“We are throwing the book at you, and you are going to regret coming to the state of Florida,” DeSantis said, according to the Florida Phoenix

The new laws create mandatory 10-day jail sentences for repeatedly getting caught driving without a license (or with one that’s no longer valid), trump up criminal penalties affecting some immigrants, and invalidate community-issued ID cards for state and local government purposes.

BILLS INTRODUCED AND CONSIDERED

It can be challenging to keep up with the constant barrage of proposed legislation in Congress. So, every week, we round up new bills. This list includes federal legislative proposals that have recently been introduced and that are relevant to immigration policy. 

Please follow this link to find new relevant bills, as well as proposed legislation from past weeks.

LEGISLATIVE FLOOR CALENDAR

The U.S. Senate and the U.S. House of Representatives are expected not to be in session from Monday, March 25 through Friday, March 29, 2024.

UPCOMING HEARINGS AND MARKUPS

Here, we round up congressional hearings and markups happening in the field or in Washington. 

No relevant hearings or markups have been announced for the week of March 25, 2024. 

GOVERNMENT REPORTS

Reports by bodies such as the U.S. Government Accountability Office, the Congressional Research Service, and the Department of Homeland Security’s Office of Inspector General provide invaluable information on immigration policy and practice. Here, we give brief summaries of new immigration-related reports, with links to the resources themselves in case you want to learn more.

DHS Office of Inspector General (DHS OIG); Results of July 2023 Unannounced Inspections of CBP Holding Facilities in the Rio Grande Valley Area; Published March 15, 2024

This report summarizes observations during unannounced inspections of three U.S. Border Patrol facilities and three Office of Field Operations ports of entry in the Rio Grande Valley. In two of the Border Patrol processing centers, migrants were held longer than the general 72-hour limit. One of those facilities was also over maximum capacity.

U.S. Government Accountability Office (GAO); Port Infrastructure: U.S. Ports have Adopted Some Automation Technologies and Report Varied Effects; Published March 19, 2024 

This report considers the use of and activity around automation technology at U.S. ports, including stakeholders’ mixed opinions on their suitability and efficacy.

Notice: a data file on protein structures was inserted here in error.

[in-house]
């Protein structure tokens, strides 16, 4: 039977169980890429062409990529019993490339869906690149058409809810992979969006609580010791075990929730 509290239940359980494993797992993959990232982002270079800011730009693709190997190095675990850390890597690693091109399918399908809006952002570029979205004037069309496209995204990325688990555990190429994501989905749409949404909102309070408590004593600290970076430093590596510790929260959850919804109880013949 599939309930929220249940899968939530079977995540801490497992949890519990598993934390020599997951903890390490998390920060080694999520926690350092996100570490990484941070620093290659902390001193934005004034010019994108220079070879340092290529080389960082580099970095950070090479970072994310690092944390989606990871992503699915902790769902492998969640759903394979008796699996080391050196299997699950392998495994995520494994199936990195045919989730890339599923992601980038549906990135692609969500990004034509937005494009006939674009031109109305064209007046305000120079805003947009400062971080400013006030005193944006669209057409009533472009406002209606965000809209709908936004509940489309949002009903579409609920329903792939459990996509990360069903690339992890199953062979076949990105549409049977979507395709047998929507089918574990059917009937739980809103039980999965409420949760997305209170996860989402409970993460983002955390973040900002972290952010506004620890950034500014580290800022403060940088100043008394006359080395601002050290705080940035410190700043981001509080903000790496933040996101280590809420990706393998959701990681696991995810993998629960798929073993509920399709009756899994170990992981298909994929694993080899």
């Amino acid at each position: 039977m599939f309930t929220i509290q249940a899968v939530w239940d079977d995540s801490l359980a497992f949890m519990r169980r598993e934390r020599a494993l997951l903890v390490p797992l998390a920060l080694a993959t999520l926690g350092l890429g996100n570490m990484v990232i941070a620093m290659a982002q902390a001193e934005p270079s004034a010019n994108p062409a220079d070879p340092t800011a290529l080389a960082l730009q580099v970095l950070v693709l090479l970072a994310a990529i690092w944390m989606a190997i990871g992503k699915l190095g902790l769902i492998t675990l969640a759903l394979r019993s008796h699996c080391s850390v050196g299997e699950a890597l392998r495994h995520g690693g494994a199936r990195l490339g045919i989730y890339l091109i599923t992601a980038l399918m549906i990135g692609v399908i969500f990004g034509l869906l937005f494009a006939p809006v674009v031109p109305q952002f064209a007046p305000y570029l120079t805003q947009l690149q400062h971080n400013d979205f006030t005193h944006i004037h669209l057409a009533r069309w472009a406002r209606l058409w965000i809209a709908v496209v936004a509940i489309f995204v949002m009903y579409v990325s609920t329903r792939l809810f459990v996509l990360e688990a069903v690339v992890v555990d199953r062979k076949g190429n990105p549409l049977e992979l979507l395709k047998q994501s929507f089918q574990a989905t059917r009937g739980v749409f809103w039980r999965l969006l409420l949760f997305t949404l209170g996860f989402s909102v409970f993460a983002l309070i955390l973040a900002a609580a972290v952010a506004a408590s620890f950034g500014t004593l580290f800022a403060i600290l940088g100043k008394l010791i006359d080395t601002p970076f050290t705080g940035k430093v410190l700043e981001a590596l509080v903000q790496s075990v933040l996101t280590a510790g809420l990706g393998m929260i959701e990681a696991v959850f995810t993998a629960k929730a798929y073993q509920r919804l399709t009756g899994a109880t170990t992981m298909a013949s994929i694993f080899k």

U.S. Government Accountability Office (GAO); Border Security: Border Patrol’s Missing Migrant Program; Published March 20, 2024

This report explores the Missing Migrant Program, and in particular, it spotlights issues and limitations with data collection around migrant deaths and remains.

Congressional Research Service (CRS); DHS Border Barrier Funding Developments: FY2021-FY2024; Published March 20, 2024

This report explores how the Biden administration has broached policies and practices around the construction of border barriers, given existing appropriations and the legacy of the prior administration.

SPOTLIGHT ON NATIONAL IMMIGRATION FORUM RESOURCES

The Forum is constantly publishing new policy-focused resources that engage with some of the most topical issues around immigration today. Here are a few that are particularly relevant this week: 

Border Security and Asylum Reform in the Emergency National Security Supplemental Appropriations Act, 2024: Bill Explainer  

This explainer breaks down the major immigration and border policy changes in the bipartisan compromise that was defeated in the Senate.

A Better Way Forward: 2024 Immigration Principles

These principles reflect our deeply rooted values as a nation. We believe these are vital principles for any leader working for an orderly, secure and humane immigration system — especially amid an election year. 

Six Actionable Recommendations to Improve Safety and Wellbeing for Asylum-Seeking Families in the Context of the Biden Administration’s Fast-Tracked Deportations

This position paper details realistic policy changes that the Biden administration could make to help ensure asylum seekers enrolled in the Family Expedited Removal Management (FERM) program have access to a process that is as fair, efficient, and humane as possible in the context of fast-tracked proceedings.

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*This Bulletin is not intended to be comprehensive. Please contact Alexandra Villarreal, Senior Policy and Advocacy Associate at the National Immigration Forum, with comments and suggestions of additional items to be included. Alexandra can be reached at avillarreal@immigrationforum.org. Thank you.